This camera is well constructed with a sturdy plastic body. Both battery and memory are found behind the compartment door. The battery is held in place with a latch so that it does not fall out while changing memory cards. Another nice touch is that the latch is colored yellow, as is one side of the battery to know which way to insert it. The Fuji Finepix F100 comes with a charger for its battery. This is better than in-camera charging which locks down the camera while a battery is being charged.
Like most recent Fuji cameras, the memory card slot accommodates both xD, SD and SD-HC cards, one at the time. Since SD cards are the cheapest form of flash memory and are generally much faster than xD cards, we recommend using SD cards instead of xD ones. SD-HC cards also come in larger capacities than xD cards.
The Fuji Finepix F100 is a point-and-shoot camera. As such, it is very easy to use. The menu system is quite simple and easy to navigate. There are a few obscure items though. For example, the Power Management options are: Power Save, Quick AF and Clear Display. These are not options which come to mind when we think of power management. Fortunately, we reviewed the F50 last year so these were not entirely surprising.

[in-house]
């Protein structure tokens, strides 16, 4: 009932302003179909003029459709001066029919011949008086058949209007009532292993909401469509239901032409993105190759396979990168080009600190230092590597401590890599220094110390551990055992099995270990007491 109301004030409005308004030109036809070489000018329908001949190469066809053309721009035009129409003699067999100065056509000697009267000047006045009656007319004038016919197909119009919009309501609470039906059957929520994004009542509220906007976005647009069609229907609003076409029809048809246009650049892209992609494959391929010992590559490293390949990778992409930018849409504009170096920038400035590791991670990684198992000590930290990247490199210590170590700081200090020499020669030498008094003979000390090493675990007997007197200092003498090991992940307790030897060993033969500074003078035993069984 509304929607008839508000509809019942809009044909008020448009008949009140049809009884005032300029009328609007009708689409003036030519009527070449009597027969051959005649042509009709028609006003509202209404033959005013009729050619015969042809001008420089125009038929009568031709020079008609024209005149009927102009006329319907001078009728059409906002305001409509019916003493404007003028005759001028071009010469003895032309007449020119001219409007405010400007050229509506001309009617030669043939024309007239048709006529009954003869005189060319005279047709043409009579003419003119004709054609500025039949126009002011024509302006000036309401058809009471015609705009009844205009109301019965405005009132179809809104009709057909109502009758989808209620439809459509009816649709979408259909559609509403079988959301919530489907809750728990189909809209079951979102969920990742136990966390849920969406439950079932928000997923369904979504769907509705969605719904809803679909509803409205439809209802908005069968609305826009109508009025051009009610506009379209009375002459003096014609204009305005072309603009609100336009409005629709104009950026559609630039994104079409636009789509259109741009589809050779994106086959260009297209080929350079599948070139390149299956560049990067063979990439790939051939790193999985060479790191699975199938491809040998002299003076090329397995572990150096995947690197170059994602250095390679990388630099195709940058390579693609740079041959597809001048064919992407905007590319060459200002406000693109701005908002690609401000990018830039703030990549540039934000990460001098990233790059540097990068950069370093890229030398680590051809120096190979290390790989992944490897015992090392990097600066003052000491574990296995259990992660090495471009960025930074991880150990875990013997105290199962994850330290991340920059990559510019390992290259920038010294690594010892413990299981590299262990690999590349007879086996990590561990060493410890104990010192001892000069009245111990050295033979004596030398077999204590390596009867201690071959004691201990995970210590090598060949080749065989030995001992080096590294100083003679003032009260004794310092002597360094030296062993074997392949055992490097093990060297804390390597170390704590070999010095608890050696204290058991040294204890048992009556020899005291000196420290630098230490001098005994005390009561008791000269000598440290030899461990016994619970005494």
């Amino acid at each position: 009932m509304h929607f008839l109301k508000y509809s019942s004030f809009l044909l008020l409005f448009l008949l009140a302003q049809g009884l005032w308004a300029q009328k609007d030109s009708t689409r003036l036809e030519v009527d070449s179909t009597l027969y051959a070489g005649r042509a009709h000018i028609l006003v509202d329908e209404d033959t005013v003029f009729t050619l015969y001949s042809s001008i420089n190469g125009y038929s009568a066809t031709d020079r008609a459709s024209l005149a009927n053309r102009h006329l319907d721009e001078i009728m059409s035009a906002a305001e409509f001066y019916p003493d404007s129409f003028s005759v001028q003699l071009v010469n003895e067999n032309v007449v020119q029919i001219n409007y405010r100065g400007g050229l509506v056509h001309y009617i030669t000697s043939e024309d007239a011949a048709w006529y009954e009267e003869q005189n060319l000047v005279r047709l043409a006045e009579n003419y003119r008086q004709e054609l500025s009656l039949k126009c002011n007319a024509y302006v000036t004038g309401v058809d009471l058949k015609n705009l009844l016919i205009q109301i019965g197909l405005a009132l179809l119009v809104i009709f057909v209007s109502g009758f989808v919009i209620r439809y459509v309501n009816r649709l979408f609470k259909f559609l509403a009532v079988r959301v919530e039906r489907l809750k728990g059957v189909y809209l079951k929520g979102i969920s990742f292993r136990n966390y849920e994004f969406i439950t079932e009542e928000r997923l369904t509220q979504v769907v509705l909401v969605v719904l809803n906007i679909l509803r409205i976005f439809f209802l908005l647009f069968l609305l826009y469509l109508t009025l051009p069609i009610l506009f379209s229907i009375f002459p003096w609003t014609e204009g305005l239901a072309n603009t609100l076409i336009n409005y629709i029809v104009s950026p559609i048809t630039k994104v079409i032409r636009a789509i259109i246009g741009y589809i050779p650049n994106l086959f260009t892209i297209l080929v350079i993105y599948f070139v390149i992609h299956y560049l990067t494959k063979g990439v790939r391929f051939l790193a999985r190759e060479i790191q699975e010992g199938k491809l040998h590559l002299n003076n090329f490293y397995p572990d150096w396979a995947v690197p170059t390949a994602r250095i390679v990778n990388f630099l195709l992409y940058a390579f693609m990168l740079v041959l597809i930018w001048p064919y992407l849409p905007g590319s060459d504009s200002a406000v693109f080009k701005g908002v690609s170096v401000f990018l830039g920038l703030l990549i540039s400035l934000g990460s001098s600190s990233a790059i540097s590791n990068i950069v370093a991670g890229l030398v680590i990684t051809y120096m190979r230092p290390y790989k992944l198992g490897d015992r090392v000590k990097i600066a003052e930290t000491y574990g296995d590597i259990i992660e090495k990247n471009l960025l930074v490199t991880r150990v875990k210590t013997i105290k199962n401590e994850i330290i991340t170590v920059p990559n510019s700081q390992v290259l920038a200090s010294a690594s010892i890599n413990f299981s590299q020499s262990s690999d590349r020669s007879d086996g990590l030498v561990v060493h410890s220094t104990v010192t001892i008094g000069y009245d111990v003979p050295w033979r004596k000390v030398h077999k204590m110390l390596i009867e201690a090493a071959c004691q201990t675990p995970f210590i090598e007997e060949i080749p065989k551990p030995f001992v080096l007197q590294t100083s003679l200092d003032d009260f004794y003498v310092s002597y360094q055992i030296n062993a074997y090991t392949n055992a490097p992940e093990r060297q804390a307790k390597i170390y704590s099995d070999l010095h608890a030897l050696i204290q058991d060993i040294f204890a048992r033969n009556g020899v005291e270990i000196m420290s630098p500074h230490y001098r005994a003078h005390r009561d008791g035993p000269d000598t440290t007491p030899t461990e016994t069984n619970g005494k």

The virtual mode dial has a whopping 19 positions, 16 of which are scene-modes for various subject-types. The remaining 3 positions are Auto, Manual (the kind that is fully-automatic) and Menu. The Auto mode is just as automatic as Manual except that you cannot choose a fixed ISO sensitivity and that most menu options are hidden. The Menu option is another way to reach the menu. Instead of pressing the menu button for 2 seconds, you can press-and-release, rotate the control-wheel and select press-and-release the menu button again. Either way, getting to the menu system - and therefore to exposure-compensation - is slow. A scene mode that deserves special mention is the one that takes one image with flash and one without. This is handy in low-light when you cannot decide whether to ruin the mood or take a blurry picture.
Fujifilm F100fd Facts